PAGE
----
Adiposity in middle and old age and risk of death from dementia: 40-year follow-up of 19,000 men in the Whitehall study.
Allen AN., Clarke R., Shipley M., Leon DA.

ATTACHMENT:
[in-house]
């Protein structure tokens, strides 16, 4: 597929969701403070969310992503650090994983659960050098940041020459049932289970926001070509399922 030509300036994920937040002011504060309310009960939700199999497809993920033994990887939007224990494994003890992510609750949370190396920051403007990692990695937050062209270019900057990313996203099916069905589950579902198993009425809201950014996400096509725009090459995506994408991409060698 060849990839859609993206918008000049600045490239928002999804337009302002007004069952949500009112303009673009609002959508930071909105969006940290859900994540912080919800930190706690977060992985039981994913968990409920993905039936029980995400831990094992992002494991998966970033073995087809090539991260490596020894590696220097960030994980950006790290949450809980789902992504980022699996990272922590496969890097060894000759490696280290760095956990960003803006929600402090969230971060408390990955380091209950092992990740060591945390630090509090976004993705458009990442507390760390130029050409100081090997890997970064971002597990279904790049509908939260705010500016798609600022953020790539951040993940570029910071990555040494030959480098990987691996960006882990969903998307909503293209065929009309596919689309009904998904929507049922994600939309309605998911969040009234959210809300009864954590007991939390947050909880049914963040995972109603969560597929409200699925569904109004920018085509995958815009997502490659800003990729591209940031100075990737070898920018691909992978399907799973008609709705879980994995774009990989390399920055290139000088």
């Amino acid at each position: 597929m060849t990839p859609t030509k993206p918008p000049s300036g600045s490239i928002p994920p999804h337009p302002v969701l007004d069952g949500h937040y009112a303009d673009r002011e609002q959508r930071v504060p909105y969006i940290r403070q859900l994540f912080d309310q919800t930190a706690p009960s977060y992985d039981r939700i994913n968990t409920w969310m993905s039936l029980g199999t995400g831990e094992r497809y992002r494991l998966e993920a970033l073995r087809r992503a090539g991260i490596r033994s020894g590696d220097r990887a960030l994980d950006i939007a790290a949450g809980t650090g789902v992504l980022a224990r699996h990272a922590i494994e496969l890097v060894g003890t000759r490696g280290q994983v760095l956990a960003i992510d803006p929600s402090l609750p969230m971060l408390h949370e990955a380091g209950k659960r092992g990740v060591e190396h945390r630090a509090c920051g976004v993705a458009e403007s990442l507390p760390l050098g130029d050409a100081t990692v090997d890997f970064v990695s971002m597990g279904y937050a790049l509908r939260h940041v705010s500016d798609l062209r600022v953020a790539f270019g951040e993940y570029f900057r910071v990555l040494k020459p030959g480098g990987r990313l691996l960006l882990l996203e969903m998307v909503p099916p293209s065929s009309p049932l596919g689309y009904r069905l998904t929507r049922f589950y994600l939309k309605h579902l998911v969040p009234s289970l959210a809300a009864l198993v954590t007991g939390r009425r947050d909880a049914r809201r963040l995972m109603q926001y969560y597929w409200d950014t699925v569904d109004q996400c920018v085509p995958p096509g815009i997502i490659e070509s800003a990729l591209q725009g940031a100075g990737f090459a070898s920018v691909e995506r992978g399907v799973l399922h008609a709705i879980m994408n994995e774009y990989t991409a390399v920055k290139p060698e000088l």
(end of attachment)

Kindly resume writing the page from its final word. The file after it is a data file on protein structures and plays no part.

AIMS AND OBJECTIVES: to examine the hypothesis that obesity is protective for dementia, we compared the associations of death from dementia with body weight and body mass index (BMI) in both middle and old age. DESIGN: height and weight were measured in a prospective study of 19,019 middle-aged men in the Whitehall study in 1967-70 and in 6,158 surviving participants at resurvey in 1997. Cox regression was used to examine the associations of death from dementia over a 40-year period with weight or BMI measured by health professionals in middle and old age adjusting for age, smoking habits, employment grade and marital status. SETTING: central government employees in London, UK. MAIN OUTCOMES MEASURE: death due to dementia in 320 participants. RESULTS: body weight measured in middle age was weakly inversely associated with death from dementia (hazard ratio 0.98 [95%CI: 0.97-0.99] per kg), but neither height nor BMI were related to risk of dementia. In contrast, body weight in old age was more strongly inversely related to deaths from dementia (0.96; [0.95-0.98] per kg) as was BMI (0.92 [0.86-0.97] per kg/m2). Weight loss over the 30 years between baseline and resurvey was associated with a higher risk of death from dementia, with an adjusted HR per kg/30 years of 1.04 [95%CI: 1.02-1.08] and the association with loss of BMI was even stronger (adjusted HR of 1.10 [1.03-1.19]) per kg/m2 decrease. CONCLUSIONS: the stronger inverse associations of deaths from dementia with BMI in old age, compared with middle age, together with strong positive associations of loss of BMI or body weight between middle and old age casts doubt on previous suggestions that obesity protects against death from dementia.